Send to

Choose Destination
Nat Genet. 2000 Nov;26(3):324-7.

The complete form of X-linked congenital stationary night blindness is caused by mutations in a gene encoding a leucine-rich repeat protein.

Author information

Molekulargenetisches Labor, Universitäts-Augenklinik, Tübingen, Germany.


X-linked congenital stationary night blindness (XLCSNB) is characterized by impaired scotopic vision with associated ocular symptoms such as myopia, hyperopia, nystagmus and reduced visual acuity. Genetic mapping in families with XLCSNB revealed two different loci on the proximal short arm of the X chromosome. These two genetic subtypes can be distinguished on the basis of electroretinogram (ERG) responses and psychophysical testing as a complete (CSNB1) and an incomplete (CSNB2) form. The CSNB1 locus has been mapped to a 5-cM linkage interval in Xp11.4 (refs 2,5-7). Here we construct and analyse a contig between the markers DXS993 and DXS228, leading to the identification of a new gene mutated in CSNB1 patients. It is partially deleted in 3 families and mutation analysis in a further 21 families detected another 13 different mutations. This gene, designated NYX, encodes a protein of 481 amino acids (nyctalopin) and is expressed at low levels in tissues including retina, brain, testis and muscle. The predicted polypeptide is a glycosylphosphatidylinositol (GPI)-anchored extracellular protein with 11 typical and 2 cysteine-rich, leucine-rich repeats (LRRs). This motif is important for protein-protein interactions and members of the LRR superfamily are involved in cell adhesion and axon guidance. Future functional analysis of nyctalopin might therefore give insight into the fine-regulation of cell-cell contacts in the retina.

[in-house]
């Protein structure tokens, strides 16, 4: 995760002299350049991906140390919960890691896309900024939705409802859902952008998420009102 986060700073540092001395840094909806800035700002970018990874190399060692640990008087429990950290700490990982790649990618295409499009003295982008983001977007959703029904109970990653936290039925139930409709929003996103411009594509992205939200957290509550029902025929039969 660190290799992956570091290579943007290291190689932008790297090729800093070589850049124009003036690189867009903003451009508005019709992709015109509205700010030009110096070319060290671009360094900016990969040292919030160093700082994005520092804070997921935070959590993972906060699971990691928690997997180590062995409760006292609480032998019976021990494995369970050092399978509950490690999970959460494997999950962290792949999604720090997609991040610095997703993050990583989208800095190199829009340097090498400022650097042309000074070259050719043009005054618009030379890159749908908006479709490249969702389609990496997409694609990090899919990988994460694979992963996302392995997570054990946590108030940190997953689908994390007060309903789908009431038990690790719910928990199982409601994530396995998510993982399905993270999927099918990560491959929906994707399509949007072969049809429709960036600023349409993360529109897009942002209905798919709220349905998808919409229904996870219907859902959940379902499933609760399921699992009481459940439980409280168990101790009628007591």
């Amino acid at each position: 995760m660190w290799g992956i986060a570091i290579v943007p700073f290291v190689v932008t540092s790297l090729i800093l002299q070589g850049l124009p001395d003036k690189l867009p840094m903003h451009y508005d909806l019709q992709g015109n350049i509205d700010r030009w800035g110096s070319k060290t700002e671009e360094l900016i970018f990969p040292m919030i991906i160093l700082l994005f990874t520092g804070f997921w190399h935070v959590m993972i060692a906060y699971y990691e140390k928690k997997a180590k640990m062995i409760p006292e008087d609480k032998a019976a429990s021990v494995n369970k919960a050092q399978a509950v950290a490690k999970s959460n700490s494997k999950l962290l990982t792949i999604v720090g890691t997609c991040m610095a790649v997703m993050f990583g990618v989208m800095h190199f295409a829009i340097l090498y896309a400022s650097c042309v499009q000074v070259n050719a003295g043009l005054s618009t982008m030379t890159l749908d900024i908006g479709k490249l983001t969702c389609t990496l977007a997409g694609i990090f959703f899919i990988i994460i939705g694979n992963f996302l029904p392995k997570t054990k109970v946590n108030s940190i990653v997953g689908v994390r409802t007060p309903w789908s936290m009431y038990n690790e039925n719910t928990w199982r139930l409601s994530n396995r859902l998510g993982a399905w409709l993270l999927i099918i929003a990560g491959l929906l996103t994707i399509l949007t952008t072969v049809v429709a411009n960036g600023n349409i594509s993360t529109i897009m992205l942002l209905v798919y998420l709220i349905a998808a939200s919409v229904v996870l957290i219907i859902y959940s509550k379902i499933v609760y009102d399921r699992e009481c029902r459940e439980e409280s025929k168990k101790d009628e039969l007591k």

[Indexed for MEDLINE]

Supplemental Content

Full text links

Icon for Nature Publishing Group
Loading ...
Support Center